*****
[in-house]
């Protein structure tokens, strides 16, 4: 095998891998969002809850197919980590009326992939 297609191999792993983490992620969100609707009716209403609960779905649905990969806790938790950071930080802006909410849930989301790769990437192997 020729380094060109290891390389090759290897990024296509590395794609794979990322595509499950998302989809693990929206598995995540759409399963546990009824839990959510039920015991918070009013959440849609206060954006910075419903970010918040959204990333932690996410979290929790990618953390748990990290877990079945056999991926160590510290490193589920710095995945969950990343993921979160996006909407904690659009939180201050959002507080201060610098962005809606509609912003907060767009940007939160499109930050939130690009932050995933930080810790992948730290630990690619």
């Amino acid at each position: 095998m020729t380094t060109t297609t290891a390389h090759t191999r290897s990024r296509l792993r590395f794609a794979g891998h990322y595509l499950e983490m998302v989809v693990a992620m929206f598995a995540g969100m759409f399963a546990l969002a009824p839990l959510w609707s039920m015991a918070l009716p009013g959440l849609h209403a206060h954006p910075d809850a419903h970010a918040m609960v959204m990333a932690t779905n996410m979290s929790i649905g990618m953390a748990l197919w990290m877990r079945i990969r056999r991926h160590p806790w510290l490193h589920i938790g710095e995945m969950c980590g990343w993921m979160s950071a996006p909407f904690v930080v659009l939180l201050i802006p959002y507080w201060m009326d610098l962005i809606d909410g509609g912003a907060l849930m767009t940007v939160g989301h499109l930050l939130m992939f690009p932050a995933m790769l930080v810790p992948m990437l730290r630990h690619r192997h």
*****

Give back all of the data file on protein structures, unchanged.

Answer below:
[in-house]
């Protein structure tokens, strides 16, 4: 095998891998969002809850197919980590009326992939 297609191999792993983490992620969100609707009716209403609960779905649905990969806790938790950071930080802006909410849930989301790769990437192997 020729380094060109290891390389090759290897990024296509590395794609794979990322595509499950998302989809693990929206598995995540759409399963546990009824839990959510039920015991918070009013959440849609206060954006910075419903970010918040959204990333932690996410979290929790990618953390748990990290877990079945056999991926160590510290490193589920710095995945969950990343993921979160996006909407904690659009939180201050959002507080201060610098962005809606509609912003907060767009940007939160499109930050939130690009932050995933930080810790992948730290630990690619």
């Amino acid at each position: 095998m020729t380094t060109t297609t290891a390389h090759t191999r290897s990024r296509l792993r590395f794609a794979g891998h990322y595509l499950e983490m998302v989809v693990a992620m929206f598995a995540g969100m759409f399963a546990l969002a009824p839990l959510w609707s039920m015991a918070l009716p009013g959440l849609h209403a206060h954006p910075d809850a419903h970010a918040m609960v959204m990333a932690t779905n996410m979290s929790i649905g990618m953390a748990l197919w990290m877990r079945i990969r056999r991926h160590p806790w510290l490193h589920i938790g710095e995945m969950c980590g990343w993921m979160s950071a996006p909407f904690v930080v659009l939180l201050i802006p959002y507080w201060m009326d610098l962005i809606d909410g509609g912003a907060l849930m767009t940007v939160g989301h499109l930050l939130m992939f690009p932050a995933m790769l930080v810790p992948m990437l730290r630990h690619r192997h």